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Spoilers ahead for the December 2 episode of The Voice on NBC.
The Voice Season 17 recently concluded its Top 10 performances, and while there are clear favorites on who dominated the round, I can't help but feel everyone lost a little. Once again The Voice went about airing its pre-taped segments ahead of the live performance, which included footage of the contestants performing the same songs they peform minutes later live in front of the coaches, studio audience, and viewers at home. Almost every time, the rehearsal sounds better than the live performance, and I'm beginning to think it's a detriment to these singers.
It's not necessarily anyone's fault, as The Voice obviously wants its performers to have the best chance at success. This show has rarely if ever rolled a pre-roll where the singer isn't feeling confident about the song and admits they'll probably mess it up live. That's not the type of show this is, so it feels like NBC does its best to make the singer sound as great as possible in rehearsals in the pre-tape.
The problem is, this footage shows the contestant at their best, and America will soon after judge them on a live performance that more often than not can't compare. A great example from Season 17's Top 10 would be Shane Q, who slayed the chorus of Billy Ocean's "Caribbean Queen" in the rehearsal footage, but sounded far weaker in his live performance.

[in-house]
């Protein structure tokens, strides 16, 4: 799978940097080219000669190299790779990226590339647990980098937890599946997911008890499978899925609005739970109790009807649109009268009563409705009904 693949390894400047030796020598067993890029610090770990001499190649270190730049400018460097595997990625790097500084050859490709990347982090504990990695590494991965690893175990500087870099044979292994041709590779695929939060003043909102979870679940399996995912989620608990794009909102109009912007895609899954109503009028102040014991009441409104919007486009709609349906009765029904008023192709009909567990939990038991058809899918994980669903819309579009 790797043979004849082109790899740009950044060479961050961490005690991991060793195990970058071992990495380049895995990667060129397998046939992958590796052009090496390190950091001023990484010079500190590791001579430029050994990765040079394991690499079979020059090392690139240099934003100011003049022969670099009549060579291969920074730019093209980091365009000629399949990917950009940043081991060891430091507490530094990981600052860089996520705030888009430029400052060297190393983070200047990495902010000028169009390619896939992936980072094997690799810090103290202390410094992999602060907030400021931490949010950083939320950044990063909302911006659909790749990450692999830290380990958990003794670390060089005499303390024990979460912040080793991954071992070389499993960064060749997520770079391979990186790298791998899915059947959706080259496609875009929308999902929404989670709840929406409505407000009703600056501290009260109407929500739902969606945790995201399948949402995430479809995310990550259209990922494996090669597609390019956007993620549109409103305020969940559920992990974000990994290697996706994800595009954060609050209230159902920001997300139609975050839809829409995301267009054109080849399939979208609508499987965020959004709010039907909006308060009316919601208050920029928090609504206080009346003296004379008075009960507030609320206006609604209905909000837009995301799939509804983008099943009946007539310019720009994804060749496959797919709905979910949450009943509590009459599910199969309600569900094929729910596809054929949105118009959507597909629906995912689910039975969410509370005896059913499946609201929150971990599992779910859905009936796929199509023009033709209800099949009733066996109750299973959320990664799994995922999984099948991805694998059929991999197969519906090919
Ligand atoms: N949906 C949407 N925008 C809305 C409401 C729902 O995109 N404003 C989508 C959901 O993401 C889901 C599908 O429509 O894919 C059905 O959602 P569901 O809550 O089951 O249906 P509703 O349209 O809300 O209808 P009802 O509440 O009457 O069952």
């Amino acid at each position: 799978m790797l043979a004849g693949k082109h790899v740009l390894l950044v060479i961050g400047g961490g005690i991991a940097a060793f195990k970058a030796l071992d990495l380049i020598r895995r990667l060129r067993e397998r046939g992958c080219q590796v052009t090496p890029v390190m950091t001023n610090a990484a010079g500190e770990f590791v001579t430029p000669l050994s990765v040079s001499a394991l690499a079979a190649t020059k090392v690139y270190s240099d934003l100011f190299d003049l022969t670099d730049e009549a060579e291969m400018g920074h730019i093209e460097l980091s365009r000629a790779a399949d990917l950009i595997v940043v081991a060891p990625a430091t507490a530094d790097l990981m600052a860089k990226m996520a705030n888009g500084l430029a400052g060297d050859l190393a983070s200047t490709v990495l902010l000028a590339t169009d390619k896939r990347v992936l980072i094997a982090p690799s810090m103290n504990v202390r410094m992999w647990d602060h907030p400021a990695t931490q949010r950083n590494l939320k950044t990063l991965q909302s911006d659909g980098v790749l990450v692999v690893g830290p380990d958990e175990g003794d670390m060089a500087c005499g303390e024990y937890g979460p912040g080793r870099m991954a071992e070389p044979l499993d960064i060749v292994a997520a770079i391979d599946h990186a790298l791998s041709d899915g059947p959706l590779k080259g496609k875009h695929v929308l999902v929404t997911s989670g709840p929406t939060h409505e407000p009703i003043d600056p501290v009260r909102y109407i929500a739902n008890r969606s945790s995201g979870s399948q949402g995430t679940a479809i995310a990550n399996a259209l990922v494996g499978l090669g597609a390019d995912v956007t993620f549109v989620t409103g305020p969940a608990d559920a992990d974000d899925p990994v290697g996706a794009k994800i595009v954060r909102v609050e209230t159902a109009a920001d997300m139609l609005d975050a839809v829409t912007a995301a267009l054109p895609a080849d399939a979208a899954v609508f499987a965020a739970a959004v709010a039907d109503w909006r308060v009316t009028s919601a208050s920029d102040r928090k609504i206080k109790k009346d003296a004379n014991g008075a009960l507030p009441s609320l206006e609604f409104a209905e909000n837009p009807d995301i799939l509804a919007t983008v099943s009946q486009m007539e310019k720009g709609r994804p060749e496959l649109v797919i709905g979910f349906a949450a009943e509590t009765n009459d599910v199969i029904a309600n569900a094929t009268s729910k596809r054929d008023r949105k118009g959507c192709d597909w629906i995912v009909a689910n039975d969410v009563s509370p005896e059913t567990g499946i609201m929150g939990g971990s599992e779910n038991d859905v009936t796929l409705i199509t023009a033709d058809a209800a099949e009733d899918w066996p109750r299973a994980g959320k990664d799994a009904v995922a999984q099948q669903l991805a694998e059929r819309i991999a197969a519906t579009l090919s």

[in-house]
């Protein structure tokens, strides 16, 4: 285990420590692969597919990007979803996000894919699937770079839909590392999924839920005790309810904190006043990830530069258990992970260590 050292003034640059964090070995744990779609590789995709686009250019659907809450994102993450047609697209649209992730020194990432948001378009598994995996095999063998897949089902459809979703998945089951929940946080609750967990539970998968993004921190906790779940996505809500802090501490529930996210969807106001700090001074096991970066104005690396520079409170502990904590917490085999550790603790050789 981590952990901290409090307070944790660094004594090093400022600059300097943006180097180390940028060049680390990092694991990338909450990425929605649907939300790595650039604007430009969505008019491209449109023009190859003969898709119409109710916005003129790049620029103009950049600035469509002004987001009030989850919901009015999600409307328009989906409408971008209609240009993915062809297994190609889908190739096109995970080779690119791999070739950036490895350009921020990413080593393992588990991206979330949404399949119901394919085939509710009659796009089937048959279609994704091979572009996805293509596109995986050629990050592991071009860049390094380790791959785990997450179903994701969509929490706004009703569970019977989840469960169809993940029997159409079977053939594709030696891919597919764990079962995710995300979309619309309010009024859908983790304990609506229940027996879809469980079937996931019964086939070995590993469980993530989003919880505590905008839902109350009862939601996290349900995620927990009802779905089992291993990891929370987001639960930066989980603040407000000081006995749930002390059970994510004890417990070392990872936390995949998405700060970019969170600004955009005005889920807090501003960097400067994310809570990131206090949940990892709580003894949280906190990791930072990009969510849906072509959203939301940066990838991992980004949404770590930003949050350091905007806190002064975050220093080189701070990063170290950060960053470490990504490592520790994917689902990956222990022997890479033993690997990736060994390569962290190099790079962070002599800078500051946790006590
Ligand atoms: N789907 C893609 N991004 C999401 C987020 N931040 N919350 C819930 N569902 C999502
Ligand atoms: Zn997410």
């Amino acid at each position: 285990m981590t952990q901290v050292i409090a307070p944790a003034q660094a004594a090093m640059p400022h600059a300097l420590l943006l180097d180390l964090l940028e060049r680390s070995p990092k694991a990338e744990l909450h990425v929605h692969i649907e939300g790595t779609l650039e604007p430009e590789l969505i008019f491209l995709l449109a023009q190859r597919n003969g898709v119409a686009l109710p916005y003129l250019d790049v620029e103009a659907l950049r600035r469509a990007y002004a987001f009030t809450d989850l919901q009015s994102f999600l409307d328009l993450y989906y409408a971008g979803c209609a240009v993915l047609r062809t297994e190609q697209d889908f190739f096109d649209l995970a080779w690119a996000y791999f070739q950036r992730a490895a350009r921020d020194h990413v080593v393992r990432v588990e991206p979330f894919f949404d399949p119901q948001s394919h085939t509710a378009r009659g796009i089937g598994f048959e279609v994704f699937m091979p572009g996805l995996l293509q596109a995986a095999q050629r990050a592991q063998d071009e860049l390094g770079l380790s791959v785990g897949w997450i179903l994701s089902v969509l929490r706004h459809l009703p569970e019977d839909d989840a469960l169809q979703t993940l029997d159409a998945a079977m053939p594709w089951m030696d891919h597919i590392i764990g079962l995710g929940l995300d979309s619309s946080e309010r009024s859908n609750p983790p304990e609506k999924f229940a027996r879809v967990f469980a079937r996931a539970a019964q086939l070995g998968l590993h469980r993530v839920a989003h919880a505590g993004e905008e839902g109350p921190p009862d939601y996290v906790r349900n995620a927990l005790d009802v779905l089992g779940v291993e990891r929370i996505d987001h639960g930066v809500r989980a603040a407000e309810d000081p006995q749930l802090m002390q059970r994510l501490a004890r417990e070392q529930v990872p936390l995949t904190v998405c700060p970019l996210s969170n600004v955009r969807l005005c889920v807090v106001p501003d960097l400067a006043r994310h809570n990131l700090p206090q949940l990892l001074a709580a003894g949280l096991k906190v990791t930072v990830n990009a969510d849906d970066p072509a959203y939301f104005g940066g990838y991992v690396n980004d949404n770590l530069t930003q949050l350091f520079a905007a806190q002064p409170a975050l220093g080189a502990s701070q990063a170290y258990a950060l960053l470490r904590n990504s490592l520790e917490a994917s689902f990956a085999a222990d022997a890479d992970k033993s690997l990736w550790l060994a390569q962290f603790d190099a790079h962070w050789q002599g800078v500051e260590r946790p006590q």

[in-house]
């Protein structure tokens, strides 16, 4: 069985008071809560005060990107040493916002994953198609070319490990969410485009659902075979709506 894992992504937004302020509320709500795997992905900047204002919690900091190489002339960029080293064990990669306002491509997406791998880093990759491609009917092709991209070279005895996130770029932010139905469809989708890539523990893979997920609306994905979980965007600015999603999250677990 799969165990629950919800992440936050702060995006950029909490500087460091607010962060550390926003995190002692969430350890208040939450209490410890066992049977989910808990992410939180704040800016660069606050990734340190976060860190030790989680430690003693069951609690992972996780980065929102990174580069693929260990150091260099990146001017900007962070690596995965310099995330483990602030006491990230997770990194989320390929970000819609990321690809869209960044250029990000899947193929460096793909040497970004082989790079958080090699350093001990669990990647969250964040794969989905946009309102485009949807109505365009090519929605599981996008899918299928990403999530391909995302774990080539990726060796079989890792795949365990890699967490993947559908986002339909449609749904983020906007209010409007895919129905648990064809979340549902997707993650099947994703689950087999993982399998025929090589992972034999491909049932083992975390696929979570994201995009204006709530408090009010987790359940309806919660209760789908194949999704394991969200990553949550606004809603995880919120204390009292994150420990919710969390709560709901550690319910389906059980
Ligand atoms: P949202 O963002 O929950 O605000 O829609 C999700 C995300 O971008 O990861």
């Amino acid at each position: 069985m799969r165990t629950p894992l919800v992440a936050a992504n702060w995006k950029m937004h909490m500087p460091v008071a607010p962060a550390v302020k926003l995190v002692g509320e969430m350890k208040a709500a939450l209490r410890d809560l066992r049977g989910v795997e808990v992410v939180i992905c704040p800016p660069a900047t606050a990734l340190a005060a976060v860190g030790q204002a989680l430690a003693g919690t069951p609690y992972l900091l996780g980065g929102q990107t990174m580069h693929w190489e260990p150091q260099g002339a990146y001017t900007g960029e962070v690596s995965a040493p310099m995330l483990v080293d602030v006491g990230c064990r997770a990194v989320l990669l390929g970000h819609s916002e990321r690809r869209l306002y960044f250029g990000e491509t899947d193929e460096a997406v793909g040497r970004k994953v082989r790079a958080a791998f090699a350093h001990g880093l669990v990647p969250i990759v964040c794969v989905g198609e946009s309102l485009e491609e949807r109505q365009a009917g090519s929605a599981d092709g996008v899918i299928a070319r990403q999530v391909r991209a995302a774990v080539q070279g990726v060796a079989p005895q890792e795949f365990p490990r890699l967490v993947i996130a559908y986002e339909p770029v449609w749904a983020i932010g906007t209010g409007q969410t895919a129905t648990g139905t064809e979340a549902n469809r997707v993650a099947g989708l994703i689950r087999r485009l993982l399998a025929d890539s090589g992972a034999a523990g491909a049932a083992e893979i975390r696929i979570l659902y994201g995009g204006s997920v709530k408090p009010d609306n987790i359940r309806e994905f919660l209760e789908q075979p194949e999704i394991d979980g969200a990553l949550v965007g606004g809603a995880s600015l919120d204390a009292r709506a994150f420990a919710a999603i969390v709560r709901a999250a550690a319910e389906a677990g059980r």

To be fair, it's completely possible Shane Q's live-show jitters and nearly being sent home the week prior affected this performance. Looking beyond that, there were times in the performance where the Team Kelly performer was drowned out by the band, and it almost seemed like Q had to force his voice through which could've impacted the performance. He sounded perfect in the short bit we heard in rehearsals, which made the performance all the more disappointing.
This was true even for the strong performers of the night like Rose Short, who decided to take on Blake Shelton's hit single "God's Country." Short brought the house down with her performance, and really stood out as one of the top performances of the night.
As great as the performance was, there was still a bit of the rehearsal performance in the pre-roll footage that sounded even better still. It just shows how high the bar is, and while audiences are voting based on performance in the live competition, it's hard to hear a competitor essentially compete against themselves in these instances.
Personally, I'd rather The Voice nix previewing the performance with rehearsal footage, and instead play part of the actual song that will be performed. For me, I think there's more to be gained in learning how an artist makes that song their own, and we aren't comparing the artist to how they did in a prior performance. Of course, The Voice has been doing this for years, so it doesn't seem likely it'll stop anytime soon even if it should.
The Voice airs Mondays at Tuesdays on NBC at 8:00 p.m. ET. Stick with CinemaBlend for all the latest news in television and movies this coming winter season and beyond.